Winter Or Summer We’ve Got You Covered 

Chadsey Lake & Sumas Mountain Eastern Lookout

The Eastern Lookout from “Baker Rock” offers one of the most unbelievable views of the Fraser Valley landscape. The blue hues of the Vedder river coupled with green-brown farmland, and the snugly fitted mountains make you feel like you are inside a real-life watercolor painting. The viewpoint can be accessed from a variety of different ways including walking up the Sumas Mountain FSR, hiking from the Abby Grind and Taggert peak, or the Centennial Trail. In my opinion, the route beginning at the Sumas Mountain Viewpoint parking lot is the best adventure as it involves some bumpy driving, a lake for a swim, variety in terrain, minimal traffic and the amazing viewpoint at the summit.

Remember the Backcountry Basics

The Breakdown

Distance (Loop) 10km
Elevation Gain 530m
Time (Round Trip) 3-4 Hours
Dogs Yes
Camping No
Season Year Round (Spikes in Winter)
Difficulty Moderate


The trailhead parking lot is in the Sumas Regional Park. Exit Highway 1 at Whatcom Road. Follow Sumas Mountain Rd, turning onto Batt Rd and then onto Taggert Road to begin heading up the dirt road. Taggert Rd/Sumas Mountain FSR is a well-maintained dirt road. There are some big potholes (nothing crazy), but an SUV or something with a bit of extra clearance will give you peace of mind. I did see some low clearance BMW’s doing okay on the way up, but cannot report on the health of their oil pans 😊. If you have a low clearance car you can park at the lower pull off, or earlier, and take the Centennial Trail up to Chadsey Lake.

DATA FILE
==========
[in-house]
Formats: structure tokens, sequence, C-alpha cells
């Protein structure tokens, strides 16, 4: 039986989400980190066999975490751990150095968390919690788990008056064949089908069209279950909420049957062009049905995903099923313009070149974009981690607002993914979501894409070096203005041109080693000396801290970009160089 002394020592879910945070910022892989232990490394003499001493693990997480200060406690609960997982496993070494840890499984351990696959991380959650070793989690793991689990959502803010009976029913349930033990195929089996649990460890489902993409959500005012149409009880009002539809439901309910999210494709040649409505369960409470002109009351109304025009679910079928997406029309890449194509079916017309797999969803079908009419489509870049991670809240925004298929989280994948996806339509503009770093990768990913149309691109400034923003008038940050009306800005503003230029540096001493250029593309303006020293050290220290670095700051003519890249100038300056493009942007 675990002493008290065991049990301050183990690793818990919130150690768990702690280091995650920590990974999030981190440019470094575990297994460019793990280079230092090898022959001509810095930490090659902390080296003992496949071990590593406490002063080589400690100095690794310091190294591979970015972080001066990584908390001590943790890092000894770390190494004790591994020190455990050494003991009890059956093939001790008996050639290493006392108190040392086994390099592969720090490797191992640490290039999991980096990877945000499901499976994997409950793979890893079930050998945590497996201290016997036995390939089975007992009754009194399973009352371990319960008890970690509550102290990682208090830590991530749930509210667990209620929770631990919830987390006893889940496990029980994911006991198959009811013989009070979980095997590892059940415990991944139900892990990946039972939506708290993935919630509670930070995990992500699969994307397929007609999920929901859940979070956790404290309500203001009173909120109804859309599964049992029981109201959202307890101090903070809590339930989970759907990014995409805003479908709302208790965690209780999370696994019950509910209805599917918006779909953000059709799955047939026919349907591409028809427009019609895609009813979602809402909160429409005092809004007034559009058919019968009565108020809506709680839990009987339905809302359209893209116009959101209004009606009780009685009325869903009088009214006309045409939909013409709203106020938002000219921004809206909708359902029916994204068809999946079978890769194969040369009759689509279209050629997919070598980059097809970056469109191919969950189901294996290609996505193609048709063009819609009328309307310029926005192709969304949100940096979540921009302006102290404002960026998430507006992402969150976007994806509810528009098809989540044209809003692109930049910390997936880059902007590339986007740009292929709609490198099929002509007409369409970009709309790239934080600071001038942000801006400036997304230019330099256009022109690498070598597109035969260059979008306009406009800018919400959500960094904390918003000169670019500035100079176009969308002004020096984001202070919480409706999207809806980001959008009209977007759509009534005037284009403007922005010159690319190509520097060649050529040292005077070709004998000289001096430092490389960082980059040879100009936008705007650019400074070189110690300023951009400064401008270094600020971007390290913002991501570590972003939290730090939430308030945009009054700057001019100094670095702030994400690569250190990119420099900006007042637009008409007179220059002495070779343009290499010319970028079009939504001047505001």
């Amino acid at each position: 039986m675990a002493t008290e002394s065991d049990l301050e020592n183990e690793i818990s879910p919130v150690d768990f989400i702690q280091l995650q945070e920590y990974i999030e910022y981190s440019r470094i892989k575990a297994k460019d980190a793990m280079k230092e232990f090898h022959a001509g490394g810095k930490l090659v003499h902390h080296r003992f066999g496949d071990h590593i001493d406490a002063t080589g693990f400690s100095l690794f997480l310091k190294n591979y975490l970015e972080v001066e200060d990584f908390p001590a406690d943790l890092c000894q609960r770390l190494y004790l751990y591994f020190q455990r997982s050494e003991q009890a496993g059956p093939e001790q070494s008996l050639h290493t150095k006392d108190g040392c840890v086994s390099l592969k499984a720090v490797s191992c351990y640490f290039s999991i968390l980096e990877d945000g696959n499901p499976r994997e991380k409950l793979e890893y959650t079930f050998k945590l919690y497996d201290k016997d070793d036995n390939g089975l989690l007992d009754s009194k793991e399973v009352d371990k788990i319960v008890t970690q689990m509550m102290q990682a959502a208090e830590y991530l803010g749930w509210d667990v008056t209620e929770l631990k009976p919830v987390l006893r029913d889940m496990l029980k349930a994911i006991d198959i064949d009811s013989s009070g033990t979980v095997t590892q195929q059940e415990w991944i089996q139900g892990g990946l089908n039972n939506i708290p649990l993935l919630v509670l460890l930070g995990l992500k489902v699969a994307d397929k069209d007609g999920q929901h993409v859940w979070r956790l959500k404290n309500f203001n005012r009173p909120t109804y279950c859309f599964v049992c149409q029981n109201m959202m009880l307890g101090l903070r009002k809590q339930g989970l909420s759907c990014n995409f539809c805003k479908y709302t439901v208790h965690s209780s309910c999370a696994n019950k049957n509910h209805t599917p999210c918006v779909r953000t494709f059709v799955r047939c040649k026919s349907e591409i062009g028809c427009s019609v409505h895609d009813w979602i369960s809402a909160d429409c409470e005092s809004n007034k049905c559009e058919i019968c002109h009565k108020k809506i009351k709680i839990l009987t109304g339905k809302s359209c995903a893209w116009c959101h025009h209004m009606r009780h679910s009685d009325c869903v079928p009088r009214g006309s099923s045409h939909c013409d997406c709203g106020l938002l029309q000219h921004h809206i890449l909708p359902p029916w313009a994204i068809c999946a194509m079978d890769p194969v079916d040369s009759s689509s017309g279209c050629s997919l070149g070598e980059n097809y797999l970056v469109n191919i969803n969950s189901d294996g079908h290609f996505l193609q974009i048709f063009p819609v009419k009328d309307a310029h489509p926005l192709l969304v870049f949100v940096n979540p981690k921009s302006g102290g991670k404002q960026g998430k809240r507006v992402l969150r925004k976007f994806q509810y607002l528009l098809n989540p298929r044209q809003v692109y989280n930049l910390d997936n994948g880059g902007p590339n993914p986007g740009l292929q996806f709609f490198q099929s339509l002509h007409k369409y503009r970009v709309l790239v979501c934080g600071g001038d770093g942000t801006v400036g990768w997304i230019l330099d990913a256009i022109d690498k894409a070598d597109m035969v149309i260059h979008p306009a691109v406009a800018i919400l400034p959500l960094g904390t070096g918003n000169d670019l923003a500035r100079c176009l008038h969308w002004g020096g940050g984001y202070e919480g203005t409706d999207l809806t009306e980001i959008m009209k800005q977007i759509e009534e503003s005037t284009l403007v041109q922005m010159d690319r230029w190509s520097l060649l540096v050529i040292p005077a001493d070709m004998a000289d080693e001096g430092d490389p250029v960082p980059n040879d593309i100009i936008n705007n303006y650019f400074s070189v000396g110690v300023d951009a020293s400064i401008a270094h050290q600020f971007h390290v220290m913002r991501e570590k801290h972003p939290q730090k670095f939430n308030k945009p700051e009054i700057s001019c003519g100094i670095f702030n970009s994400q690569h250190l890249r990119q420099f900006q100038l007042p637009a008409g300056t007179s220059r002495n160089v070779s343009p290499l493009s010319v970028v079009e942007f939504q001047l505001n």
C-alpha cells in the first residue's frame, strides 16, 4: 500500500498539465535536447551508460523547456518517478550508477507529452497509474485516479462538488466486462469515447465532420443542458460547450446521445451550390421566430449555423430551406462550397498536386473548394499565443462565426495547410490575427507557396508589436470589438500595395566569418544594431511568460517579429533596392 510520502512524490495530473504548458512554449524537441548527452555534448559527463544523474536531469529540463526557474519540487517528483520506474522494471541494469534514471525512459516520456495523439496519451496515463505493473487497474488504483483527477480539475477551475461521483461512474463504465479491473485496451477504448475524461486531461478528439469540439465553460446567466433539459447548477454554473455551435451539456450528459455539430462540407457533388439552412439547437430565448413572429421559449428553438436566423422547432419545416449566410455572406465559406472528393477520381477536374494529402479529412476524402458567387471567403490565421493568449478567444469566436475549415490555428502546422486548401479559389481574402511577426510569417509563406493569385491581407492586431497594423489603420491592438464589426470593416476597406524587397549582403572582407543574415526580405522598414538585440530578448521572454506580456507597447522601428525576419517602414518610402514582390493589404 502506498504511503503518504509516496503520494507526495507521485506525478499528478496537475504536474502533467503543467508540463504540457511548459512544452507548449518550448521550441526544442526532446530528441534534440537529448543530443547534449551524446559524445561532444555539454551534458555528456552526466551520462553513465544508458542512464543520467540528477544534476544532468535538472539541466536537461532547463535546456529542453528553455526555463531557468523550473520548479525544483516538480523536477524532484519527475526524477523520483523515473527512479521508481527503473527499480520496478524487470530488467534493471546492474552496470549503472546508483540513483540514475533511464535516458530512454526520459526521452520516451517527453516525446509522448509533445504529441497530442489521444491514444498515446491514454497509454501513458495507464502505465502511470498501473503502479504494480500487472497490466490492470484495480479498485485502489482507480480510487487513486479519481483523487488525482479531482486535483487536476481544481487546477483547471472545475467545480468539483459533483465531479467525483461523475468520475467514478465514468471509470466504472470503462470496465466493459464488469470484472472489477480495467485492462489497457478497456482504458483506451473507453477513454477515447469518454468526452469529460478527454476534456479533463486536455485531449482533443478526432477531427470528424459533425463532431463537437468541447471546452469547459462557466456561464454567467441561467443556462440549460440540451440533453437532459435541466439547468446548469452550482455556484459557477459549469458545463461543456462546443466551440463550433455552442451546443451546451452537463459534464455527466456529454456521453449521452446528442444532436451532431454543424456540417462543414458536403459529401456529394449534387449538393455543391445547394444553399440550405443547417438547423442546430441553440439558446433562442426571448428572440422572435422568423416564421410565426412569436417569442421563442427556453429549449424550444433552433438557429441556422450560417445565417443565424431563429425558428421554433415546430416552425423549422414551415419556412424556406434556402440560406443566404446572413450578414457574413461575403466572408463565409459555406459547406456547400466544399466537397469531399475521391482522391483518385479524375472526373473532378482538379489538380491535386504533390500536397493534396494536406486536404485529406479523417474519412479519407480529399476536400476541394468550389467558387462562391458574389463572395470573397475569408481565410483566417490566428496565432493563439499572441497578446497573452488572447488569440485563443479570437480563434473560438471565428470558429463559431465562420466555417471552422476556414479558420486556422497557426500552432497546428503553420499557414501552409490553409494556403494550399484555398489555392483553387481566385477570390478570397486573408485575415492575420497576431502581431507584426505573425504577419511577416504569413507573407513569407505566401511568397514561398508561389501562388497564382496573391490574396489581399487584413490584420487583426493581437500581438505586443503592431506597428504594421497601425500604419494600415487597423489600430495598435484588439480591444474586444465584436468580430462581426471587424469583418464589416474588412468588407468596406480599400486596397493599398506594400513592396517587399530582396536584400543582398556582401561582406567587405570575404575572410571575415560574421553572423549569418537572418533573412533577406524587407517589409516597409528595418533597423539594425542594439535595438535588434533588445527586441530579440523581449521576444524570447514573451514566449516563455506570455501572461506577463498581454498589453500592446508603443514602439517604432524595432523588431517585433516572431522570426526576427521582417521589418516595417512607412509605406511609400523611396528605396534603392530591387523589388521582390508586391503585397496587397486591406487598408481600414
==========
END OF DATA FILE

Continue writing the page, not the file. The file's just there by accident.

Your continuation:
The Route

Trailhead & Chadsey Lake

Go past the yellow gate and follow the trail until you reach a junction. The Chadsey Lake Trail is marked and will begin to your right. The trail can be quite muddy so make sure you’ve got hikers on, or shoes with decent traction that you can get dirty. You will reach a confluence with the Centennial Trail, which you will follow to the right. (The Centennial trail is another option beginning from the lower parking lot. If you have a lower clearance vehicle or want some more exercise than this may be the best choice for you.) But, don’t fuss, the Centennial trail is not special and you will not be missing out on anything but extra steps. Chadsey is a beautiful little Lake hiding quietly in the dense forest surrounding. My favorite part is the rope-swing on the North side that makes a summer swim even more enjoyable. There is minimal up and down on the way to Chadsey Lake and would be simple to carry floaties, food and beverages if you wanted to stop here and have a lake day. I didn’t see any fish surfacing, but I know it’s stocked with trout so if you are planning on spending some time here, bring a rod.



The Eastern Lookout (Baker Rock Viewpoint)

Walk around the Lake to the Eastern side to find the Eastern Lookout trailhead. This is where most of the elevation materializes. There are orange flashes (trail markers) marking the trail up to the summit. Make sure to take a peek through the trees as you get nearer to the top for a view of the Duroche/Dewdney area farmland alongside the Fraser river. When you arrive at the summit you will reach the first viewpoint. This viewpoint is quite small and tucked into the trees. Make sure you continue just a bit further North until you get to the Baker Rock. Baker Rock is the money shot!


Eastern Lookout Trail Begins to Climb

The Summit – Turn Left here and follow trail to Baker Rock



For the Descent we decided to walk down the Sumas mountain FSR so we wouldn’t have to retrace our steps. Keep an eye out to the bushes so you can catch a glimpse of the mountain bikers blasting through the network of riding trails in the trees. If you wanted to be as efficient as possible or wanted to take Grandma to visit the Baker Rock viewpoint, you could ascend and descend the FSR, but that would really cut down on the adventure. Lastly, make sure you go on a clear day so you don’t get stuck staring at a fog smothered valley.


Did you luck out with clear skies?

Let me know in the comments. 

2 Responses

  1. There’s no trout in it. It’s full of bass that someone out there and ruined the lake., like so many more lakes destroyed in the Fraser valley. When will people learn.

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